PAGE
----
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NCO Journal staff report
Army Maj. Jeff Jager and Former Marine Corps Sgt. Aaron Kennedy say the Army has a sleep deprivation problem in a commentary published in the Army Times.
“Studies show sleep deprivation offers effects equal to drinking alcohol, and continued lack of sleep has the potential of being even more deadly,” Jager and Kennedy write. “We would never allow a drunken Soldier to lead an ambush, so why do we consider it acceptable or even admirable to send one with lack of sleep into life-threatening situations?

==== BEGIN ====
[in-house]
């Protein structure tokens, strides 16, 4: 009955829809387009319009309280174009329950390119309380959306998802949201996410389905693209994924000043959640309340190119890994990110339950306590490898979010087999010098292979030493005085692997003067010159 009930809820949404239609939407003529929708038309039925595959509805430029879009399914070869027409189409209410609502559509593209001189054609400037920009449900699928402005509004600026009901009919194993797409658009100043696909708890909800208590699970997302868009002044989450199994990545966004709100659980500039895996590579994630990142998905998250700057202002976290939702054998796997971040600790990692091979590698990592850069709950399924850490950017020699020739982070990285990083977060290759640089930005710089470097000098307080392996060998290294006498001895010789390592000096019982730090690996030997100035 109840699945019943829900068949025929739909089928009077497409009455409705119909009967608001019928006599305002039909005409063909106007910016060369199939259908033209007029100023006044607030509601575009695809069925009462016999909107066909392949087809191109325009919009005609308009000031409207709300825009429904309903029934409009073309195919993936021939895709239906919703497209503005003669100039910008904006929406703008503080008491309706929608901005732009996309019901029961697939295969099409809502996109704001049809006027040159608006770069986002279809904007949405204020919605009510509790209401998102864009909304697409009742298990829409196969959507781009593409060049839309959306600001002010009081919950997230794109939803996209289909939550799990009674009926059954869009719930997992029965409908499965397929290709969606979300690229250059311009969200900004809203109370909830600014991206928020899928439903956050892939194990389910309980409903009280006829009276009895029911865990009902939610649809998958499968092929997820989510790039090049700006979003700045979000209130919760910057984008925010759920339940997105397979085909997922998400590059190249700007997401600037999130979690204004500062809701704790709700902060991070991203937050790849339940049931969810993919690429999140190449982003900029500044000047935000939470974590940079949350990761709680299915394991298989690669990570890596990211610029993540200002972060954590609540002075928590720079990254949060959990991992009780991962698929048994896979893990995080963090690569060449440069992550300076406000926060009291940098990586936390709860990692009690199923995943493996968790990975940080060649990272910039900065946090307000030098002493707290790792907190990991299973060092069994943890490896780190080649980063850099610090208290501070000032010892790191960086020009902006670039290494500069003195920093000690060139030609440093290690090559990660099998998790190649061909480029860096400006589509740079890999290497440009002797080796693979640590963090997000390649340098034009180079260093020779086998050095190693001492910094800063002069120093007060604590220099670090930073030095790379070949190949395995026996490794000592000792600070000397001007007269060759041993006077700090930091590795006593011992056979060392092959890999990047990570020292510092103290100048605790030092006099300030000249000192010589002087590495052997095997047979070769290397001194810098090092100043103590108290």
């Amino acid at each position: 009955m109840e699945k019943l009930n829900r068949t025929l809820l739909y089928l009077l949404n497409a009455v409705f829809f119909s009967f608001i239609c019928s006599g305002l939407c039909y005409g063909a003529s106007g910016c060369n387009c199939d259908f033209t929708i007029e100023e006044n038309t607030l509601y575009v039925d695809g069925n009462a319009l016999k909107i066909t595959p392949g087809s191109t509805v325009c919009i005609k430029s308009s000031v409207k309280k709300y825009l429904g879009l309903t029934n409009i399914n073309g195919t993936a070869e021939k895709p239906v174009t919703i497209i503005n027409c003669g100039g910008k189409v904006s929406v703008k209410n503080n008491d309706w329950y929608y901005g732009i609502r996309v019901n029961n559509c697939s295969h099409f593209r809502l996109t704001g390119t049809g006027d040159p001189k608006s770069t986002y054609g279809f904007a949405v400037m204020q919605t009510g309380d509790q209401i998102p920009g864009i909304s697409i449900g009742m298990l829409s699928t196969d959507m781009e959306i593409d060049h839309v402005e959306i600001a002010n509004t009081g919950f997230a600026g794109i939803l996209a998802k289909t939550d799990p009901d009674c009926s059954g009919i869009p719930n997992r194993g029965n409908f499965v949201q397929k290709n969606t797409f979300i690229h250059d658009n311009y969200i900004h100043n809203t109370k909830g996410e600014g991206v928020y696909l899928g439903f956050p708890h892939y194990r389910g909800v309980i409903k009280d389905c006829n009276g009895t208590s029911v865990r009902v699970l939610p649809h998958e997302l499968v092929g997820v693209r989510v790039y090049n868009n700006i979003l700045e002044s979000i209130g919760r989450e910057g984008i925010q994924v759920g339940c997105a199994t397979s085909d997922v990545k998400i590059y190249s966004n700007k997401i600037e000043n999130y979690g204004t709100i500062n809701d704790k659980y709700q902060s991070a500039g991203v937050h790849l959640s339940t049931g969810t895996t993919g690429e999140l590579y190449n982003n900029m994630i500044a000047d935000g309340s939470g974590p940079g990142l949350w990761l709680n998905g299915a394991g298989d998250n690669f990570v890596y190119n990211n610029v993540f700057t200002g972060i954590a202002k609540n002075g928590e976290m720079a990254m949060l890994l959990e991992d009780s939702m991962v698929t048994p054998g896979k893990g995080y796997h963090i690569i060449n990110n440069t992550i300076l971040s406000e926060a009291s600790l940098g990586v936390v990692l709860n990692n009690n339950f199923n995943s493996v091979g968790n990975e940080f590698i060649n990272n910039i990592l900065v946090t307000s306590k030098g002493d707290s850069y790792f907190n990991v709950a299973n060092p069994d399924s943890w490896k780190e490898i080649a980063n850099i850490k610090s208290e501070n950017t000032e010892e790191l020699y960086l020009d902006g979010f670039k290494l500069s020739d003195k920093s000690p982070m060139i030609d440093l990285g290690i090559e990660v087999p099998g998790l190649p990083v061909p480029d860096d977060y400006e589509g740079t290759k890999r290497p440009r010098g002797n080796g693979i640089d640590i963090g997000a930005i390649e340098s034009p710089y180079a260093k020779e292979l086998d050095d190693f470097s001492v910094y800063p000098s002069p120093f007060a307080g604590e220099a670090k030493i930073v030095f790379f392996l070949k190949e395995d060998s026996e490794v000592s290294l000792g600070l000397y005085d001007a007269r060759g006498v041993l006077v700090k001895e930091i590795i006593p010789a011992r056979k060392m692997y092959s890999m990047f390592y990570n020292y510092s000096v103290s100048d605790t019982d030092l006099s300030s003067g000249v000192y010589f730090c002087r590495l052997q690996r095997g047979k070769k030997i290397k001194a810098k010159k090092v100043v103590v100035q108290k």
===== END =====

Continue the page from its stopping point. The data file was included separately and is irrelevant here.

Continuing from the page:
“The Army’s culture of sleep deprivation begins during basic training, although the Center for Initial Military Training has taken steps recently to incorporate additional sleep into the platform,” the continued. “It continues through the first unit of assignment, where we interrupt sleep with training and other duties until going without rest becomes ingrained in our Soldiers.”
Jager and Kennedy note that the Army is attempting to address sleep problems with its Performance Triad, but a survey they conducted of active-duty and reserve-component Soldiers found that nearly 42 percent had never heard of the triad and that 18 percent didn’t agree with it. They offer some suggestions for fixing the military’s sleep deprivation problems, including raising awareness and enforcing sleep standards.